Not long ago I went to the funeral of a dear friend who died from cancer. She was a remarkable woman! Her husband spoke at the service about his habit of every morning waking up and giving thanks for three things. His suffering was agonizing, watching his wife die, and yet he spoke of giving thanks every day. His practice of gratitude had shaped his life, enabling him to endure terrible hardship. What an amazing testimony!
Consider the compelling witness for the practice of gratitude in the Bible:
- The phrase “Praise the Lord” occurs 185 times in the Bible.
- 11 different Psalms both begin and end with the phrase “Praise the Lord.”
- “Give thanks” occurs 85 times.
- Jesus gave thanks before His last meal, even though He knew the very next day He was about to die.
No habit can so transform our lives as the habit of gratitude. By learning to be grateful when we don’t feel like it, we come to experience feelings of gratefulness more often. Being a thankful person changes us, and brightens everyone around us. It’s infectious!
The mistake we so understandably make is thinking we have to feel grateful to be grateful. Feelings are like a wild stallion. Untamed, feelings can wreak havoc. When we learn to gently guide our emotions, without denying their reality, they become potent forces for health. We do this by acting in the direction we want to move. With time, our feelings will follow our actions. Giving thanks, even in the hardest of times, embodies this practice. As hard as it is to put into practice, the most difficult trials of life would be borne more peacefully by developing the habit of regularly expressing gratitude.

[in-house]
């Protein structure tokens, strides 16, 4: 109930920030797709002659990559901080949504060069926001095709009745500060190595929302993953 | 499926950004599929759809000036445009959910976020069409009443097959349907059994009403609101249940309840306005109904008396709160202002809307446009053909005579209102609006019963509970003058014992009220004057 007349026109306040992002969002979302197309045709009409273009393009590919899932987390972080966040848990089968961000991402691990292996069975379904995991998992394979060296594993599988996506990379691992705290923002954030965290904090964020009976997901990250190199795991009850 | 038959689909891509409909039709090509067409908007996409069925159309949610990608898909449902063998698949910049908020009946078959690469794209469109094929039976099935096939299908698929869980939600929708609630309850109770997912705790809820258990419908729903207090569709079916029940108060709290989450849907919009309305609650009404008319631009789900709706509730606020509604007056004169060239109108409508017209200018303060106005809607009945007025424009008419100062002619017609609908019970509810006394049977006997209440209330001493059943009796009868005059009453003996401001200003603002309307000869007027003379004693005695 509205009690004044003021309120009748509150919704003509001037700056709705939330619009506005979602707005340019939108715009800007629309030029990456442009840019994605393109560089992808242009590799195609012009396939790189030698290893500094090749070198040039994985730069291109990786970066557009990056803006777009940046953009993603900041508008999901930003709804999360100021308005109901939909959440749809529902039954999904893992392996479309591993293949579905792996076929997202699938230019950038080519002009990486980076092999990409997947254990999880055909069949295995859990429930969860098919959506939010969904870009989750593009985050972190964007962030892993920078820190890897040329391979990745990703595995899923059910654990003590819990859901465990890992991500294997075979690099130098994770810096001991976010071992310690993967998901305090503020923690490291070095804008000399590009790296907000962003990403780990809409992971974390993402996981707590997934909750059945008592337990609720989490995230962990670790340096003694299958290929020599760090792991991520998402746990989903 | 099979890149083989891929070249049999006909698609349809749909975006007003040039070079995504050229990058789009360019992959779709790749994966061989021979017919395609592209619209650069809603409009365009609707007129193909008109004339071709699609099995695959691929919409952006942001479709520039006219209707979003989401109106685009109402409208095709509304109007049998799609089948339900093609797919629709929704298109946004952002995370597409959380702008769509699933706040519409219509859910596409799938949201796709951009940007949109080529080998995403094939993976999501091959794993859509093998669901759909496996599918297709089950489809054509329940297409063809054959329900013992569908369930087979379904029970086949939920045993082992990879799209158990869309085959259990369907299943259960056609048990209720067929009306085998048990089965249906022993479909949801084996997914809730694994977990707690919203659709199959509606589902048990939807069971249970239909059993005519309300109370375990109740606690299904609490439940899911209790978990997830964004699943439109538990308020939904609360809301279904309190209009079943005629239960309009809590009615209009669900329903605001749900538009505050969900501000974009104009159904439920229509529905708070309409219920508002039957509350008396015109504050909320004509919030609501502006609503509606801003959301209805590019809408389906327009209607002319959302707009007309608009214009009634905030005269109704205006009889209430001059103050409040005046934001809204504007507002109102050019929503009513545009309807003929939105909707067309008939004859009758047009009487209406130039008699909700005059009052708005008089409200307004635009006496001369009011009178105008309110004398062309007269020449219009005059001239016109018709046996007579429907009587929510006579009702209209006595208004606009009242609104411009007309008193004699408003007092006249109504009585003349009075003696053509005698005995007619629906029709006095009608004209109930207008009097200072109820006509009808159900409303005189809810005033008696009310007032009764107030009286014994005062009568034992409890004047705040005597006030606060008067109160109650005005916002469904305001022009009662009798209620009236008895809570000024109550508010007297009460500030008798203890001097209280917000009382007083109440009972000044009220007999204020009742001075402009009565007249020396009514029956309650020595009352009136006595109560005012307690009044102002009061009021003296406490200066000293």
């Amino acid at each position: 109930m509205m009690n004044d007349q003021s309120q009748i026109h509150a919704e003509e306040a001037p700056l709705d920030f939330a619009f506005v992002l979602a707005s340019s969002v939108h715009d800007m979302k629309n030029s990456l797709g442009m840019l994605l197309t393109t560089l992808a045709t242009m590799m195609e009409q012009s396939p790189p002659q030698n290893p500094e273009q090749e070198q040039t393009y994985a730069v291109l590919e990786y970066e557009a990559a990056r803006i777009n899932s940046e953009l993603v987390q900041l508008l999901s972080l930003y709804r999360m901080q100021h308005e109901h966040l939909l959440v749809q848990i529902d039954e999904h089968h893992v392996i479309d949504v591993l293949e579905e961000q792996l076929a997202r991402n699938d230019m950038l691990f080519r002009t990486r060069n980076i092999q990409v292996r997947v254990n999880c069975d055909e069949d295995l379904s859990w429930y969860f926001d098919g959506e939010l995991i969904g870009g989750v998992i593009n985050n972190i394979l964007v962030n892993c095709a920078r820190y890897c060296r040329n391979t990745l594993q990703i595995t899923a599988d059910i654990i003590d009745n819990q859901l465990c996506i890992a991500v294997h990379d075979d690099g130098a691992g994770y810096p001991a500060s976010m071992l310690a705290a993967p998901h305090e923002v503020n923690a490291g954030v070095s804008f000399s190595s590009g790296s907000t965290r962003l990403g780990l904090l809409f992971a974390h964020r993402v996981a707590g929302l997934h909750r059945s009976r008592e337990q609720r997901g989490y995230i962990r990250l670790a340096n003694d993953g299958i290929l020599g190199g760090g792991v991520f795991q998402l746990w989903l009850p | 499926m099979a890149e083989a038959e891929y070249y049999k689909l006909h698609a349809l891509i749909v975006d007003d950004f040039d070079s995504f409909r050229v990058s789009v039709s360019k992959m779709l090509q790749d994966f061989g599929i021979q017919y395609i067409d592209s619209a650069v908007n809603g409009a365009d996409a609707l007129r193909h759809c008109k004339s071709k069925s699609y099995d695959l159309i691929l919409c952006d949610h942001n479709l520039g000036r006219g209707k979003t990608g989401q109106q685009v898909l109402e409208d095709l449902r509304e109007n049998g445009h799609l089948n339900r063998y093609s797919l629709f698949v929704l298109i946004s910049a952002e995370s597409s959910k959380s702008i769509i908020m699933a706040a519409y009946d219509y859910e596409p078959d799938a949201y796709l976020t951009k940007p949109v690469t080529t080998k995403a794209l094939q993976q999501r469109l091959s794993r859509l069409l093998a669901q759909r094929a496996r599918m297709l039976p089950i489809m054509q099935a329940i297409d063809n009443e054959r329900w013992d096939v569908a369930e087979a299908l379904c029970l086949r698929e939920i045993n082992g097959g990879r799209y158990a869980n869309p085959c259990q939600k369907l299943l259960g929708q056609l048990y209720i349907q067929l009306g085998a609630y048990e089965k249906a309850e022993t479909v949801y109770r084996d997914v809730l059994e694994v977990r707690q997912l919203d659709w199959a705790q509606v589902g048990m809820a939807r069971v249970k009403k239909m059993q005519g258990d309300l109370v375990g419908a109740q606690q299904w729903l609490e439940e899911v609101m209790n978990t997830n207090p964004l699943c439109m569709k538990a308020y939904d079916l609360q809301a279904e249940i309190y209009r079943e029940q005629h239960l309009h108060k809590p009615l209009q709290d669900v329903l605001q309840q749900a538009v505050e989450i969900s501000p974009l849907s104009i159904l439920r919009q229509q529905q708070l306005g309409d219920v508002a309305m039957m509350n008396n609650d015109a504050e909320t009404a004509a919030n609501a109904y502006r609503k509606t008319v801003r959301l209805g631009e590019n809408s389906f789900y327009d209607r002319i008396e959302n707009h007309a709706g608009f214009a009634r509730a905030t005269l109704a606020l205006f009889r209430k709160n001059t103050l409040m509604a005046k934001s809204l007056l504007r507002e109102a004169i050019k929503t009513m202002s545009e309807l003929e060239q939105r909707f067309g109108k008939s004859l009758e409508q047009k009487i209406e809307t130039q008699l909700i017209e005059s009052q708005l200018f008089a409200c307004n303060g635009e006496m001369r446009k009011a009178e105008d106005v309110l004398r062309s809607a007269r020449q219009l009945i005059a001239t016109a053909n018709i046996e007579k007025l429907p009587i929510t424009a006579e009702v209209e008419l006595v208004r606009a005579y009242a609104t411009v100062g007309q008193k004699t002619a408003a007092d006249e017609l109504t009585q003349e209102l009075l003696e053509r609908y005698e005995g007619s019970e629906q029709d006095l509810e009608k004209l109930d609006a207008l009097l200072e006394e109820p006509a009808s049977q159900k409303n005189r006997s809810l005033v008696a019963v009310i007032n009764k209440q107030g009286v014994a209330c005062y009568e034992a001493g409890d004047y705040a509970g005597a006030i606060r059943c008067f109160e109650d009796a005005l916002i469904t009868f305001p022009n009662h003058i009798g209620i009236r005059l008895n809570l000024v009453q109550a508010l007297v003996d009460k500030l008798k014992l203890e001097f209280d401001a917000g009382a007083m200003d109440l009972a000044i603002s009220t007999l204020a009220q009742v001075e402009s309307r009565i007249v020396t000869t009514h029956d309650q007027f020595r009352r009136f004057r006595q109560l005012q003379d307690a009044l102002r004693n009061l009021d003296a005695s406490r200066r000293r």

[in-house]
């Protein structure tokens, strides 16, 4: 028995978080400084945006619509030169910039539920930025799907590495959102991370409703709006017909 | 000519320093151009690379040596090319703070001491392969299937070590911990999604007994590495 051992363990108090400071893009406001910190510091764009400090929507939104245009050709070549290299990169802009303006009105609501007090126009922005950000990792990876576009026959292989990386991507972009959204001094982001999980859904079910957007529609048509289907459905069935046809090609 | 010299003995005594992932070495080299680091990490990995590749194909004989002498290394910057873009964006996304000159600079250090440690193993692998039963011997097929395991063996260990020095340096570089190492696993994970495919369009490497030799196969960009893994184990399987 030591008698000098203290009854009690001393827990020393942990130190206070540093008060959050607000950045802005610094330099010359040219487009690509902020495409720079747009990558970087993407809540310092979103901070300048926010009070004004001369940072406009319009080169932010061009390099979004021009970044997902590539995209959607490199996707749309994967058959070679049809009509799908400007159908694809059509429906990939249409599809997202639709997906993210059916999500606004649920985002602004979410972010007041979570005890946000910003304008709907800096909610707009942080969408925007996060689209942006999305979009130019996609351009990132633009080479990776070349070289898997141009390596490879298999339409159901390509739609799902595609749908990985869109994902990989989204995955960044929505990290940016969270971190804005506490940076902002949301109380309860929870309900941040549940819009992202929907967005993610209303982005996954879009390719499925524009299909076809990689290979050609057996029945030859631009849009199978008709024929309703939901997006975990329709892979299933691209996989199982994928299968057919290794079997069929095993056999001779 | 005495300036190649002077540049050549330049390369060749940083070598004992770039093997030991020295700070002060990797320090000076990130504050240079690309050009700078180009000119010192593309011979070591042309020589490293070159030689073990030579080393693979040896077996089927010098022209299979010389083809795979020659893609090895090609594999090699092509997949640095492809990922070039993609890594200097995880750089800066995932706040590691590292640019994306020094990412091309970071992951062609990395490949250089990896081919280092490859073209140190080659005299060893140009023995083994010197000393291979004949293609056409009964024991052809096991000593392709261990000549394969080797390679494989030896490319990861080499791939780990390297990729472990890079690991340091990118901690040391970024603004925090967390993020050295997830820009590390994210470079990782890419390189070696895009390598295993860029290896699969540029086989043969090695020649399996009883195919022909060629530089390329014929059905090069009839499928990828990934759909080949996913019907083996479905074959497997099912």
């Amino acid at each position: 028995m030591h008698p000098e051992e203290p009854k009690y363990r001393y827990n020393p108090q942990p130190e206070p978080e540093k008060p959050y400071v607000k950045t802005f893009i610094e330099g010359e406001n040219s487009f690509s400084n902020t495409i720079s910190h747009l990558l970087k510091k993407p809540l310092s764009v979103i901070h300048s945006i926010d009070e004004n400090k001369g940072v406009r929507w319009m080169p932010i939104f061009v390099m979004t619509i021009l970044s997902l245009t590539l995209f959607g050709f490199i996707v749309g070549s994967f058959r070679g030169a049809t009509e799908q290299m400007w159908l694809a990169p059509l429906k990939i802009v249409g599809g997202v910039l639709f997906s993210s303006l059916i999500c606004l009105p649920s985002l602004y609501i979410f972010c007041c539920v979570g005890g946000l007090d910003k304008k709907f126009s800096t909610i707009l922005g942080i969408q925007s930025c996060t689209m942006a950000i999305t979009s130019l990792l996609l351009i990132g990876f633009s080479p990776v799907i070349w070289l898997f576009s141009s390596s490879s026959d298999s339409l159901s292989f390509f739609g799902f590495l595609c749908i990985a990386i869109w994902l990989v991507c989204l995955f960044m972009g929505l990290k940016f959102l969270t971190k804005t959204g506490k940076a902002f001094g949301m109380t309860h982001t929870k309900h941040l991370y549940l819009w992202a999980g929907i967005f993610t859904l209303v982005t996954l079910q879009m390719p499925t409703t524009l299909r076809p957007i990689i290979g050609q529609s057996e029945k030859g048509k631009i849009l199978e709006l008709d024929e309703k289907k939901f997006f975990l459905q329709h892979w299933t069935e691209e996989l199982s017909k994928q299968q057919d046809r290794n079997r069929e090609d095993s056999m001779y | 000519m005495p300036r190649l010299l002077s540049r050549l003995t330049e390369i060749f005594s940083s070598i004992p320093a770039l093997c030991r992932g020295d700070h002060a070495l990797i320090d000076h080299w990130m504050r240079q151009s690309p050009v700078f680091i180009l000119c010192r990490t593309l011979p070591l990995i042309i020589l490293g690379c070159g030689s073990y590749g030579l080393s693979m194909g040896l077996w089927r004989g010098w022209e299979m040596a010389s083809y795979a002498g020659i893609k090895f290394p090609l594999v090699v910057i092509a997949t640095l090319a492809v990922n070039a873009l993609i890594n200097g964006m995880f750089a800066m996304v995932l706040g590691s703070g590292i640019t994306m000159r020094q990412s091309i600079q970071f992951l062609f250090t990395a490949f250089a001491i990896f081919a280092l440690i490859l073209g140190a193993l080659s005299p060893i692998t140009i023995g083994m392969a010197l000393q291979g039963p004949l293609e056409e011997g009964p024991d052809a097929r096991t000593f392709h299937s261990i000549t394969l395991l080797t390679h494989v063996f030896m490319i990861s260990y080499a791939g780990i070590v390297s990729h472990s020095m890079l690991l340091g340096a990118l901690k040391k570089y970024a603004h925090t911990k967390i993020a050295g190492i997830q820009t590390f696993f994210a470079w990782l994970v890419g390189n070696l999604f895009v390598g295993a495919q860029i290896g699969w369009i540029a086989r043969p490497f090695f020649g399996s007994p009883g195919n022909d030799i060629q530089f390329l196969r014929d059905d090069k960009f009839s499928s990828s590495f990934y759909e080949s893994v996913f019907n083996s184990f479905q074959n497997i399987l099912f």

We can begin today to practice gratitude. Real opportunities are all around us for which we can give thanks. Here are seven specific ideas for making gratefulness a defining part of your life.
- Where you are right now, repeat in prayer seven times slowly, “Thank You, God.”
- Pick the area you are most inclined to complain about and decide for one week not to utter a single word of complaint.
- Work to develop the habit of saying “thank You for this day” to God when you first wake up and when you turn out the lights at night, even if you do not feel thankful.
- When you find yourself angry, depressed or overly anxious, stop and dwell on one specific thing for which you are thankful.
- Journal, or write on a post-it note, one specific thing for which you are thankful for each of the next 30 days.
- Write a “thank you” note to someone who has made a difference in your life.
- Read Psalms 100 – 150, one each day, for the next 50 days.
These suggestions are not hacks or tricks to avoid reality; they are intentional decisions to sway our feelings in the direction of health.
Now that you have seven specific ideas about growing gratitude in your life, pick at least one and commit to putting it into practice.
Thanks for reading this post!